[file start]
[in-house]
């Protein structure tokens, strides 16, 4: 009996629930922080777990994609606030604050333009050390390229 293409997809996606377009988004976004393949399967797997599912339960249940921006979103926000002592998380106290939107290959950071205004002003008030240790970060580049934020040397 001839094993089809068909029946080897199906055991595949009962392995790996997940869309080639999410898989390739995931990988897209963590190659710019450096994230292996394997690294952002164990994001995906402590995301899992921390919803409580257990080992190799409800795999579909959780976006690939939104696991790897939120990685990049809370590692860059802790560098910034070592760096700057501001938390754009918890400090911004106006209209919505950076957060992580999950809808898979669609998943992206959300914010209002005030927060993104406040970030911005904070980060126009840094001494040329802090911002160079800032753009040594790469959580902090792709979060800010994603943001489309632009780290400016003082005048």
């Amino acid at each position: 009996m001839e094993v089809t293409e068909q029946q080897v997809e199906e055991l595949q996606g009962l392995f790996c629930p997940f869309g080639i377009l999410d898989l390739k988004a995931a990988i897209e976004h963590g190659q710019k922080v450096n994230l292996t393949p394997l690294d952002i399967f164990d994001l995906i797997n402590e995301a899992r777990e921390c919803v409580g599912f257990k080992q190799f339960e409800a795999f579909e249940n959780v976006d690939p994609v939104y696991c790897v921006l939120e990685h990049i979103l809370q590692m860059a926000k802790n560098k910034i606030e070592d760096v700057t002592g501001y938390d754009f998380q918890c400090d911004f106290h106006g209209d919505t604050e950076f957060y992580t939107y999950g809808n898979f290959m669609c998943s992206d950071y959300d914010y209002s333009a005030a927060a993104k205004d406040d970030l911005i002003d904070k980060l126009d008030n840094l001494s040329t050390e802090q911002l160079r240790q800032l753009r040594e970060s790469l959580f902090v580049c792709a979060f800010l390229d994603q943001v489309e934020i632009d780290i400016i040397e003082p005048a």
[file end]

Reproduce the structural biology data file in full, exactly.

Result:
[in-house]
């Protein structure tokens, strides 16, 4: 009996629930922080777990994609606030604050333009050390390229 293409997809996606377009988004976004393949399967797997599912339960249940921006979103926000002592998380106290939107290959950071205004002003008030240790970060580049934020040397 001839094993089809068909029946080897199906055991595949009962392995790996997940869309080639999410898989390739995931990988897209963590190659710019450096994230292996394997690294952002164990994001995906402590995301899992921390919803409580257990080992190799409800795999579909959780976006690939939104696991790897939120990685990049809370590692860059802790560098910034070592760096700057501001938390754009918890400090911004106006209209919505950076957060992580999950809808898979669609998943992206959300914010209002005030927060993104406040970030911005904070980060126009840094001494040329802090911002160079800032753009040594790469959580902090792709979060800010994603943001489309632009780290400016003082005048």
């Amino acid at each position: 009996m001839e094993v089809t293409e068909q029946q080897v997809e199906e055991l595949q996606g009962l392995f790996c629930p997940f869309g080639i377009l999410d898989l390739k988004a995931a990988i897209e976004h963590g190659q710019k922080v450096n994230l292996t393949p394997l690294d952002i399967f164990d994001l995906i797997n402590e995301a899992r777990e921390c919803v409580g599912f257990k080992q190799f339960e409800a795999f579909e249940n959780v976006d690939p994609v939104y696991c790897v921006l939120e990685h990049i979103l809370q590692m860059a926000k802790n560098k910034i606030e070592d760096v700057t002592g501001y938390d754009f998380q918890c400090d911004f106290h106006g209209d919505t604050e950076f957060y992580t939107y999950g809808n898979f290959m669609c998943s992206d950071y959300d914010y209002s333009a005030a927060a993104k205004d406040d970030l911005i002003d904070k980060l126009d008030n840094l001494s040329t050390e802090q911002l160079r240790q800032l753009r040594e970060s790469l959580f902090v580049c792709a979060f800010l390229d994603q943001v489309e934020i632009d780290i400016i040397e003082p005048a």